The former Bosnian Serb leader Radovan Karadzic is on trial at the International Criminal Tribunal for the former Yugoslavia (ICTY) at The Hague. He is accused of genocide and war crimes committed during the 1992-95 Bosnian war. He has denied the charges.
Here is a breakdown of key events at the trial so far:
17 August 2010:
As the trial resumes after a summer break, the former United Nations senior military observer for Sarajevo, Richard Mole, describes the siege of Sarajevo.
Mr Mole says the intensity of the shelling by Bosnian Serb forces was "unbelievable", and that the UN ran out of space to record the attacks on its forms.
14 April 2010:
A prosecution witness, Sulejman Crncalo, testifies that Mr Karadzic called in June 1992 for Muslim homes in the town of Pale to be attacked, telling a crowd it was "the way to defend Serb houses".
"Those were terrible words to our ears," Mr Crncalo tells the UN court.
13 April 2010:
The prosecution introduces the first of as many as 410 witnesses it may call. Bosniak Ahmet Zulic tells how his elderly father-in-law was burned alive by Serb forces "mopping up" the survivors of an artillery attack.
Mr Karadzic asks Mr Zulic several questions about his political allegiance.
He also states that he does not plan to testify in his own defence.
Postponement appeal rejected
1 April 2010:
The court says the trial will resume on 13 April, rejecting Mr Karadzic's appeal to have it postponed until June to give him more time to prepare. Presiding Judge O-Gon Kwon had adjourned the trial on 2 March so the appeal could be considered.
Karadzic's opening statement
1 March 2010:
Mr Karadzic appears for the first time in a non-procedural hearing. He insists he is ready to participate - indeed preparing with "great enthusiasm" - but still stretched for time.
He spends two days outlining his case - that Bosnia's Serbs were acting in self-defence against a Muslim elite who wanted total power in Bosnia.
"I will defend that nation of ours and their cause that is just and holy," he says.
He dismisses some of the most infamous features of the Bosnian war - the massacre at Srebrenica, the siege of Sarajevo, the detention camps - as "myths", designed to arouse Western sympathy for the Bosnian cause.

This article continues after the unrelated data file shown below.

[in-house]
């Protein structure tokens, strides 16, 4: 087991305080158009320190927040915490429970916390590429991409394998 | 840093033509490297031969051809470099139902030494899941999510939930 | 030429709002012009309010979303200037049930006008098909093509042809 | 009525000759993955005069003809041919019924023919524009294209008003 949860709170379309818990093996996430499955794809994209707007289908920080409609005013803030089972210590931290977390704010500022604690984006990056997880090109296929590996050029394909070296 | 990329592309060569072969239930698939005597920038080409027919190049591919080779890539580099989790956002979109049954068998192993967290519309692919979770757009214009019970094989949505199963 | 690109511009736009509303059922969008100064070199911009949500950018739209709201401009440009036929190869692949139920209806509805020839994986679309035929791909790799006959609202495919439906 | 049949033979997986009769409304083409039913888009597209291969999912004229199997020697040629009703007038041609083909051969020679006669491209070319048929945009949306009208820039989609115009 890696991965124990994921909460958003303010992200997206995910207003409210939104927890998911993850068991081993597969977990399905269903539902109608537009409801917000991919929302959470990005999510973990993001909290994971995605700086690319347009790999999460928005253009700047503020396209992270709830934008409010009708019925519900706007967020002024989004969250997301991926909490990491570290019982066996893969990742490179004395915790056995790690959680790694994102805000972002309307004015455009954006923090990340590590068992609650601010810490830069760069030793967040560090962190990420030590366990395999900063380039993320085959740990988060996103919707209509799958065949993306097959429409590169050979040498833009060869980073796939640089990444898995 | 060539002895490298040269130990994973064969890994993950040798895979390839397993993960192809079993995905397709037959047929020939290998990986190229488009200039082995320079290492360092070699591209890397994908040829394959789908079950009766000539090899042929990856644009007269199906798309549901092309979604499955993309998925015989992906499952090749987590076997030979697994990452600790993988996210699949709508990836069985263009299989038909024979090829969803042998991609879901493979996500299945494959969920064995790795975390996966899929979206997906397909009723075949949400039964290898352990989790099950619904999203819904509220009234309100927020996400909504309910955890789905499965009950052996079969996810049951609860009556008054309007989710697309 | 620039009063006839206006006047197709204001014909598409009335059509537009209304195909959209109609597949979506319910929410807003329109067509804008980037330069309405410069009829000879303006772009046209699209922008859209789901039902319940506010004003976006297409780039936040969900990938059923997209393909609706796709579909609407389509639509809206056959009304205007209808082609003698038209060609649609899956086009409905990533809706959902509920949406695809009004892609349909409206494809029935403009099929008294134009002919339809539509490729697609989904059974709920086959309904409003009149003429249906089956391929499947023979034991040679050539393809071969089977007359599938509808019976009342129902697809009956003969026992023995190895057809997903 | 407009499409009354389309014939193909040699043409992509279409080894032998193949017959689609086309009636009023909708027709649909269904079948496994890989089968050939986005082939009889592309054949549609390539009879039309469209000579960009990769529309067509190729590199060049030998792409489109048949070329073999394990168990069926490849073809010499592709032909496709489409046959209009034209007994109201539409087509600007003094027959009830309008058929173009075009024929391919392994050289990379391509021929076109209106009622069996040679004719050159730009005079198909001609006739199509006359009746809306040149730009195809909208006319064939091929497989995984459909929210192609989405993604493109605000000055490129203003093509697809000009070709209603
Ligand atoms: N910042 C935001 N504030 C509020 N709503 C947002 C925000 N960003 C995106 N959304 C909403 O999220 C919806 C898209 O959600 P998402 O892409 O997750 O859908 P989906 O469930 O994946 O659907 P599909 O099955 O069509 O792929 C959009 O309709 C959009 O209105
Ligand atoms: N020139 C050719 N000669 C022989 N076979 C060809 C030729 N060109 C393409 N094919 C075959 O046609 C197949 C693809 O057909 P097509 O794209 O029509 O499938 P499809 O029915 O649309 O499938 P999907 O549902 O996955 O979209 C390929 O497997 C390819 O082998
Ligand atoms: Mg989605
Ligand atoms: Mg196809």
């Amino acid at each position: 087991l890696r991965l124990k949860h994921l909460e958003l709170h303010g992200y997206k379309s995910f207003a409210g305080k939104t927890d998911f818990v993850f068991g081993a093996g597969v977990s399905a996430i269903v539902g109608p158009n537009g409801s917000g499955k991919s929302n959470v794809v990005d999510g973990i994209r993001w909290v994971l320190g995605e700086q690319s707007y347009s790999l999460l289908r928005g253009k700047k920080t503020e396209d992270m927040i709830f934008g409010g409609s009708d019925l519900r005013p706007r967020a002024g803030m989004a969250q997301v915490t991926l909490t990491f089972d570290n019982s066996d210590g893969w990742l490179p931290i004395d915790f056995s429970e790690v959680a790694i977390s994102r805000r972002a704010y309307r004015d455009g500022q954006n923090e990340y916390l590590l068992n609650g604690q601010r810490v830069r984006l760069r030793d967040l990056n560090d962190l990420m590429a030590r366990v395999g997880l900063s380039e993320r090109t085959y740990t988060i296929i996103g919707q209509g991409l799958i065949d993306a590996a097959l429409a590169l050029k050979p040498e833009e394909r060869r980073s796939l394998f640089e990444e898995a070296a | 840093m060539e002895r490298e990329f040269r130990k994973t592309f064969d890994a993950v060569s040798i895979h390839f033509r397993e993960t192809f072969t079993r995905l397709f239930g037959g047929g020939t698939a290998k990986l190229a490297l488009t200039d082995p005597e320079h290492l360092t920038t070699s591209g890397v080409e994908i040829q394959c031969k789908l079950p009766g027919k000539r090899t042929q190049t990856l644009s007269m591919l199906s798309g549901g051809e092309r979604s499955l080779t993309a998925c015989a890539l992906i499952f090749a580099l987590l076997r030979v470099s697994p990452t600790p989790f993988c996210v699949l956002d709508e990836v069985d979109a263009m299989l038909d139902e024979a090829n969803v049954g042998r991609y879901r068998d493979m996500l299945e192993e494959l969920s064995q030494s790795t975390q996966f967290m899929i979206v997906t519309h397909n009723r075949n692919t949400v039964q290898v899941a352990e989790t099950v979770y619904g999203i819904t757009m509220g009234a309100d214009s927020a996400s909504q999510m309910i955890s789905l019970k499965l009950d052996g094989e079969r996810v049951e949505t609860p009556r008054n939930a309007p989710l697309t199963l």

Signalling his intention to prevent the court proving he was responsibility for any atrocities, he states: "It is going to be easy from me to prove that I had nothing to do with it."
Court imposes lawyer
5 November 2009:
The tribunal appoints a lawyer to represent the former Bosnian Serb leader and adjourns the trial until 1 March to give his counsel more time to prepare.
A court statement says that after insisting on many more months to prepare his defence, his "conduct has effectively brought the trial to a halt, which is evidently his purpose".
He is given seven days to apply for permission to appeal against the decision.
Karadzic appears in court
3 November 2009:
Radovan Karadzic appears at his war crimes trial for the first time since it opened.
He tells the procedural hearing - called to determine how to proceed in the event that the defendant continues to refuse to appear - that he has been "snowed under" by the amount of documentation.
Mr Karadzic says that for the trial to be fair he needs enough time to go through the 1.3m pages of prosecution documents, asking for a further 10 months to prepare himself.
He tells the court he intends to continue his boycott unless he is given more time.
Karadzic writes to court
2 November 2009:
Mr Karadzic sends a letter to presiding Judge O-Gon Kwon announcing that he will attend the tribunal the next day for a procedural hearing to discuss his defence.
His letter calls for a "fair and expeditious" trial and states that he is looking forward to making his own opening statement "as soon as I am in a position to do so".
Prosecution outlines case
27 October 2009:
Even though Mr Karadzic continues to boycott his trial, the judges rule that proceedings will continue without him.
Judge Kwon says the defendant had chosen not to exercise his right to be present and "must therefore accept the consequences", adding that the court would consider imposing a lawyer to represent Mr Karadzic if he continues to boycott proceedings.
Outlining its case, the prosecution brands Mr Karadzic the "undisputed leader" of Serbs responsible for carrying out an ethnic cleansing campaign during the 1992-1995 conflict, in which he had "harnessed the forces of nationalism, hatred and fear" to pursue his vision of a state without Muslims.
Mr Karadzic had "ethnically cleansed vast portions of Bosnia and Hercegovina" during the war, says Alain Tieger for the prosecution.
He quotes Mr Karadzic as saying before the war that Serb forces would turn the Bosnian capital, Sarajevo, into "a black cauldron, where 300,000 Muslims will die".
26 October 2009:
The trial opens but Judge O-Gon Kwon adjourns it almost immediately as Mr Karadzic, who is representing himself, refuses to appear.
He says he still needs at least nine months to prepare his defence due to the scope of the case - which is thought to involve 1.2 million pages of evidence, numerous crime scenes and hundreds of witnesses.
Although Mr Karadzic had refused to enter pleas, he had previously said he would co-operate with the court to prove his innocence.
His legal counsel in Belgrade says Mr Karadzic will not attend the second day's proceedings unless the lengthy delay is granted, adding that he would also reject any counsel imposed by the court.